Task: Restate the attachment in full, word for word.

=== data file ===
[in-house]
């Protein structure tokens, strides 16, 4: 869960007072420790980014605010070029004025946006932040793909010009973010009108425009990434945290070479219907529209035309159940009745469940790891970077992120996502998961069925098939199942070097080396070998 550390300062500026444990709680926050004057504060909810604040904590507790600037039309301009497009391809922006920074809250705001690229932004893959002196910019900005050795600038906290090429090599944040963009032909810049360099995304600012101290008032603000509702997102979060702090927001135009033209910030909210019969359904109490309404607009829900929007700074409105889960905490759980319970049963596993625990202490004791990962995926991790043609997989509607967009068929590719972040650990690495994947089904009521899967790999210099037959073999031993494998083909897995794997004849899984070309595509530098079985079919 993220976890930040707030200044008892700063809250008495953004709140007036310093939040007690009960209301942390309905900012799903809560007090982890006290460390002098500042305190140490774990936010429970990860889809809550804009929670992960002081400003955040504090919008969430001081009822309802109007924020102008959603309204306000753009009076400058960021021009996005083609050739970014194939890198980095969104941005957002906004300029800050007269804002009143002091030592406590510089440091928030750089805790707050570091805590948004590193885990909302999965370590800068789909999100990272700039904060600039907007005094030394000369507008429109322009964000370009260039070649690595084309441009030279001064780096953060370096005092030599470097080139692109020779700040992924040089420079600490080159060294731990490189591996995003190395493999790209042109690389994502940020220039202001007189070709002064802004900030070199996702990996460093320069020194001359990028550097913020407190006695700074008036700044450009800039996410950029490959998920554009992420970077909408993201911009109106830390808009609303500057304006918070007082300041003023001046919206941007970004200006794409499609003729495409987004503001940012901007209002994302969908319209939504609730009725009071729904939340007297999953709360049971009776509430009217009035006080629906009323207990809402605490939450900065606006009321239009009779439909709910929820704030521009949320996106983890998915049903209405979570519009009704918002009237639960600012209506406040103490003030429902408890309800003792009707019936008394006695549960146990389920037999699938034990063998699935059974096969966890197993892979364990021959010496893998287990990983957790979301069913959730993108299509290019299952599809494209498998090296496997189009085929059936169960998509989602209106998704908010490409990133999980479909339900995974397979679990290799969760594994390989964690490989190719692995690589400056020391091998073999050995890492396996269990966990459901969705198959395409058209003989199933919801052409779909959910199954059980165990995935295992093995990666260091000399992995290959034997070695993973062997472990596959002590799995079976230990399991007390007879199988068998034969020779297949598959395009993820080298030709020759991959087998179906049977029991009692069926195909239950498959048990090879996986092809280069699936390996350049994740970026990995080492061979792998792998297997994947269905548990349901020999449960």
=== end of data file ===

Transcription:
[in-house]
């Protein structure tokens, strides 16, 4: 869960007072420790980014605010070029004025946006932040793909010009973010009108425009990434945290070479219907529209035309159940009745469940790891970077992120996502998961069925098939199942070097080396070998 550390300062500026444990709680926050004057504060909810604040904590507790600037039309301009497009391809922006920074809250705001690229932004893959002196910019900005050795600038906290090429090599944040963009032909810049360099995304600012101290008032603000509702997102979060702090927001135009033209910030909210019969359904109490309404607009829900929007700074409105889960905490759980319970049963596993625990202490004791990962995926991790043609997989509607967009068929590719972040650990690495994947089904009521899967790999210099037959073999031993494998083909897995794997004849899984070309595509530098079985079919 993220976890930040707030200044008892700063809250008495953004709140007036310093939040007690009960209301942390309905900012799903809560007090982890006290460390002098500042305190140490774990936010429970990860889809809550804009929670992960002081400003955040504090919008969430001081009822309802109007924020102008959603309204306000753009009076400058960021021009996005083609050739970014194939890198980095969104941005957002906004300029800050007269804002009143002091030592406590510089440091928030750089805790707050570091805590948004590193885990909302999965370590800068789909999100990272700039904060600039907007005094030394000369507008429109322009964000370009260039070649690595084309441009030279001064780096953060370096005092030599470097080139692109020779700040992924040089420079600490080159060294731990490189591996995003190395493999790209042109690389994502940020220039202001007189070709002064802004900030070199996702990996460093320069020194001359990028550097913020407190006695700074008036700044450009800039996410950029490959998920554009992420970077909408993201911009109106830390808009609303500057304006918070007082300041003023001046919206941007970004200006794409499609003729495409987004503001940012901007209002994302969908319209939504609730009725009071729904939340007297999953709360049971009776509430009217009035006080629906009323207990809402605490939450900065606006009321239009009779439909709910929820704030521009949320996106983890998915049903209405979570519009009704918002009237639960600012209506406040103490003030429902408890309800003792009707019936008394006695549960146990389920037999699938034990063998699935059974096969966890197993892979364990021959010496893998287990990983957790979301069913959730993108299509290019299952599809494209498998090296496997189009085929059936169960998509989602209106998704908010490409990133999980479909339900995974397979679990290799969760594994390989964690490989190719692995690589400056020391091998073999050995890492396996269990966990459901969705198959395409058209003989199933919801052409779909959910199954059980165990995935295992093995990666260091000399992995290959034997070695993973062997472990596959002590799995079976230990399991007390007879199988068998034969020779297949598959395009993820080298030709020759991959087998179906049977029991009692069926195909239950498959048990090879996986092809280069699936390996350049994740970026990995080492061979792998792998297997994947269905548990349901020999449960």